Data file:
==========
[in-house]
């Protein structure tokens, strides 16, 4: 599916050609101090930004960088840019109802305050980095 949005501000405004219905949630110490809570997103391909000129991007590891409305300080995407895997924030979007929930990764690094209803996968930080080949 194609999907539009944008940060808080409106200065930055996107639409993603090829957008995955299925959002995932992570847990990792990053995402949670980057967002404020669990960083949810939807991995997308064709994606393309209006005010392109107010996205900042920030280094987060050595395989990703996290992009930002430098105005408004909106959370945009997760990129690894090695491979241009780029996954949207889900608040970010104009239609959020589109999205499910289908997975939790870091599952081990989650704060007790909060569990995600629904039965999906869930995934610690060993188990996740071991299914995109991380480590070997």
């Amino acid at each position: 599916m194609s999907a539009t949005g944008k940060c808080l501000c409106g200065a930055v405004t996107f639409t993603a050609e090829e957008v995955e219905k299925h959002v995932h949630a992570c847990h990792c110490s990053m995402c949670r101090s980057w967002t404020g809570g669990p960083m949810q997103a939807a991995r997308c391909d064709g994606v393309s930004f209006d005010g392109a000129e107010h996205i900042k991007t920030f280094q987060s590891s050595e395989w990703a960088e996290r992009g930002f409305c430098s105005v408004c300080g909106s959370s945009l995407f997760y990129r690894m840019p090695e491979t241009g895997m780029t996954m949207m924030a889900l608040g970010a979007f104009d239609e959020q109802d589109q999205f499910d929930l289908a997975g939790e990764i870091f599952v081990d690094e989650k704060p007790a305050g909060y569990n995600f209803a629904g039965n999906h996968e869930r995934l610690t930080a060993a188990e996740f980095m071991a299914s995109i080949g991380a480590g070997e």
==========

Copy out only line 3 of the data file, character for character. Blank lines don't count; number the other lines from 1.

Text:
């Amino acid at each position: 599916m194609s999907a539009t949005g944008k940060c808080l501000c409106g200065a930055v405004t996107f639409t993603a050609e090829e957008v995955e219905k299925h959002v995932h949630a992570c847990h990792c110490s990053m995402c949670r101090s980057w967002t404020g809570g669990p960083m949810q997103a939807a991995r997308c391909d064709g994606v393309s930004f209006d005010g392109a000129e107010h996205i900042k991007t920030f280094q987060s590891s050595e395989w990703a960088e996290r992009g930002f409305c430098s105005v408004c300080g909106s959370s945009l995407f997760y990129r690894m840019p090695e491979t241009g895997m780029t996954m949207m924030a889900l608040g970010a979007f104009d239609e959020q109802d589109q999205f499910d929930l289908a997975g939790e990764i870091f599952v081990d690094e989650k704060p007790a305050g909060y569990n995600f209803a629904g039965n999906h996968e869930r995934l610690t930080a060993a188990e996740f980095m071991a299914s995109i080949g991380a480590g070997e």